Wisconsin Ct. of Apps. strikes down switchblade ban
The case is State v. Herrmann. The opinion is very well-written, and two features stand out to me.
(1) The court applies intermediate scrutiny, but doesn't treat it as an easy way to rule for the government. "To meet this standard, the government must demonstrate "that the recited harms are real, not merely conjectural, and that the regulation will in fact alleviate these harms in a direct and material way." ... [S] law challenged on Second Amendment grounds is not presumed constitutional, ... and the burden is on the government to establish the law's constitutionality..." It thus brushed off the State's argument that the ban would prevent surprise knife attacks. "[T]he State cites no evidence to establish that this danger actually exists to any significant degree."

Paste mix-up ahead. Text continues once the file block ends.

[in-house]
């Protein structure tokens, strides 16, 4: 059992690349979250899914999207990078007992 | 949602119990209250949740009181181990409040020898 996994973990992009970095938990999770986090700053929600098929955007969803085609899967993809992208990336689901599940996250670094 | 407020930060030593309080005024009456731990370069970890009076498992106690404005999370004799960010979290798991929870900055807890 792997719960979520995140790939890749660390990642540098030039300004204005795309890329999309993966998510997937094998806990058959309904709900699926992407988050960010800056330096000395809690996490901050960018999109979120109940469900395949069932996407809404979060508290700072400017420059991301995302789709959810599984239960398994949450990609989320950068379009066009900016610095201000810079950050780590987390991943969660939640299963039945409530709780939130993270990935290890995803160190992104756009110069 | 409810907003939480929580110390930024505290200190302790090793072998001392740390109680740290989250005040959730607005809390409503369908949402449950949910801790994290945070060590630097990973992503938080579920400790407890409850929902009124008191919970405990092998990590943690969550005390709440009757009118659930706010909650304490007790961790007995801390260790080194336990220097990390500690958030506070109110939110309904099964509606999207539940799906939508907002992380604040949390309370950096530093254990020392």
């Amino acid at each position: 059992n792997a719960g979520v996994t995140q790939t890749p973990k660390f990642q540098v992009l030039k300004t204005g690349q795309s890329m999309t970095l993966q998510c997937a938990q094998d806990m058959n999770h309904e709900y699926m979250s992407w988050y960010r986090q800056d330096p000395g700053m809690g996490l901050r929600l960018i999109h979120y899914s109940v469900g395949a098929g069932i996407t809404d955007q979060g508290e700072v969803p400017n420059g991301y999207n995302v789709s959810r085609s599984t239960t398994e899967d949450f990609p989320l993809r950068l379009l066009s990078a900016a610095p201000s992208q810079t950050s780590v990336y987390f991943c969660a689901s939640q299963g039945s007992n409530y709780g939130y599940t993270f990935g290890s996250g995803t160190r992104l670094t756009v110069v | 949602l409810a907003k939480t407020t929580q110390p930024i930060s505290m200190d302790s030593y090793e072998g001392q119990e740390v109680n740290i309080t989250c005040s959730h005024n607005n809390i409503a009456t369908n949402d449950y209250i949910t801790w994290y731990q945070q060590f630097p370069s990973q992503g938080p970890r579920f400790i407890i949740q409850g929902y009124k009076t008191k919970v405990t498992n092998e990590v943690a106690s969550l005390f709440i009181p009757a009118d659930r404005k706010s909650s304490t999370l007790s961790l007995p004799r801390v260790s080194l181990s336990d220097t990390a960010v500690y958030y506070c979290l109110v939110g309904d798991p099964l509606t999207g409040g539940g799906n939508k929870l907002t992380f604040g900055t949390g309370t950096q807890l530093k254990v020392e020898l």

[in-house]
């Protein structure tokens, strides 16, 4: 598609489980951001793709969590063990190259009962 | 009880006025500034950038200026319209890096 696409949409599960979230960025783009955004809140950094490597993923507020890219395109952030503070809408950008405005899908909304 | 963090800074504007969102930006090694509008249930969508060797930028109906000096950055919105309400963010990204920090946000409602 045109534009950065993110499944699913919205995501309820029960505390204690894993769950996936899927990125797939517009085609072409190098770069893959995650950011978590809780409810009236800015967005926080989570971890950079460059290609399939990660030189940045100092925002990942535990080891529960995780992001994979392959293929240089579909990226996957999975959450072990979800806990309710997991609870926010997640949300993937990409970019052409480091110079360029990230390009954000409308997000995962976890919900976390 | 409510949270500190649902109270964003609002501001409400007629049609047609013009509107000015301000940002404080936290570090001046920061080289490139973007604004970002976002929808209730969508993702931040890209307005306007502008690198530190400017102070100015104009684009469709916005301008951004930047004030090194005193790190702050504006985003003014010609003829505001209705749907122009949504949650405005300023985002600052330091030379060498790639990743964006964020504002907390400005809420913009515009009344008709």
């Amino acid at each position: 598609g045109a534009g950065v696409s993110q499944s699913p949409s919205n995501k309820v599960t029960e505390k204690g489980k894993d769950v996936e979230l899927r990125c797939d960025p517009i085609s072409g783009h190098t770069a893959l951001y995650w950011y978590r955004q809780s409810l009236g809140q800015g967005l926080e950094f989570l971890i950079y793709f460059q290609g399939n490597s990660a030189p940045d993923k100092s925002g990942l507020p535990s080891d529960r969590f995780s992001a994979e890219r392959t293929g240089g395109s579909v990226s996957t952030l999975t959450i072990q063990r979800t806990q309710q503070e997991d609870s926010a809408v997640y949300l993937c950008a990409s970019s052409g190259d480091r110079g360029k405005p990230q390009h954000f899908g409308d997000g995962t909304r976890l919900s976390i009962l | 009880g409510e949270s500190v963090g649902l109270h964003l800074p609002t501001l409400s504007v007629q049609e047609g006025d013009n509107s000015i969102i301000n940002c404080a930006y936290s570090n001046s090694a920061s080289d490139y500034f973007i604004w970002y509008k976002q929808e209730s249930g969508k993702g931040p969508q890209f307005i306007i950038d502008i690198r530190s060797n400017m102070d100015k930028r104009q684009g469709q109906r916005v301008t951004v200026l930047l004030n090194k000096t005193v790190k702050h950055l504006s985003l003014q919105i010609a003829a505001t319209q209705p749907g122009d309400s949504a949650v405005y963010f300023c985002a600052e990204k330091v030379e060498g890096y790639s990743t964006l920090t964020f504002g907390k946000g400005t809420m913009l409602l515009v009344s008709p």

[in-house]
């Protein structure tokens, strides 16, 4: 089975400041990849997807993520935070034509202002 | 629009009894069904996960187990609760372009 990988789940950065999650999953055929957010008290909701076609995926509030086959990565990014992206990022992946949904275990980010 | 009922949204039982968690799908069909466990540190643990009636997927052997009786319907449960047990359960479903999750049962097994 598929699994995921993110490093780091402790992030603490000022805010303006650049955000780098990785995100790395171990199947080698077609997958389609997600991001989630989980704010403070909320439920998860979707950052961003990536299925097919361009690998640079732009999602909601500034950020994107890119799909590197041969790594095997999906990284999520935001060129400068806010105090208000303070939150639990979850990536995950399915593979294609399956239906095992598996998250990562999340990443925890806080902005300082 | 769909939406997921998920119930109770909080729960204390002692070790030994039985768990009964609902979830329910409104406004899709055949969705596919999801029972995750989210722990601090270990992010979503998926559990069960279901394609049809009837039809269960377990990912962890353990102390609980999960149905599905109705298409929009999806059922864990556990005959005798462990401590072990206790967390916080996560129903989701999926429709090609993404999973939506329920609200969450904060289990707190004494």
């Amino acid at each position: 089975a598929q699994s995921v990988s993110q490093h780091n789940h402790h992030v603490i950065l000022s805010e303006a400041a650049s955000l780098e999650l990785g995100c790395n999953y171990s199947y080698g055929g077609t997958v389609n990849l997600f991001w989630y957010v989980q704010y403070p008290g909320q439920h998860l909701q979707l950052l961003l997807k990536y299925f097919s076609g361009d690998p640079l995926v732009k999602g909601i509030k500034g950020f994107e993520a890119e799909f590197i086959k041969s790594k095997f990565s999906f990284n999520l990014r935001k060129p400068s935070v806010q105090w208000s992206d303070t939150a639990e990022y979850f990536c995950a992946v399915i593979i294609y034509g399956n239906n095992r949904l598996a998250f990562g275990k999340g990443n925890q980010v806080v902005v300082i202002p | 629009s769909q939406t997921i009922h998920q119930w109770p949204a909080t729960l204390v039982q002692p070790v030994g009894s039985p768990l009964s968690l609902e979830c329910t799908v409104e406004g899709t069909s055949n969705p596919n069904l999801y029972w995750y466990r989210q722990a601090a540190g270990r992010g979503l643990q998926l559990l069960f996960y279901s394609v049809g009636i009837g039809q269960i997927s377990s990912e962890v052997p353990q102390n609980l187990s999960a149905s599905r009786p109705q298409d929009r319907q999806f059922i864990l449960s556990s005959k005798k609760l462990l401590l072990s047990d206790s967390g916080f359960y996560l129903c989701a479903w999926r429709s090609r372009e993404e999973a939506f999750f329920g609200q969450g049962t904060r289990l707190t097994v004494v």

(2) The court doesn't buy the argument that only one class of knives is affected. "[I]f a complete prohibition of handgun possession in the home for self-defense is unconstitutional, despite demonstrable public safety concerns, it follows that a complete prohibition of a less dangerous category of arms in the home for self-defense is also unconstitutional."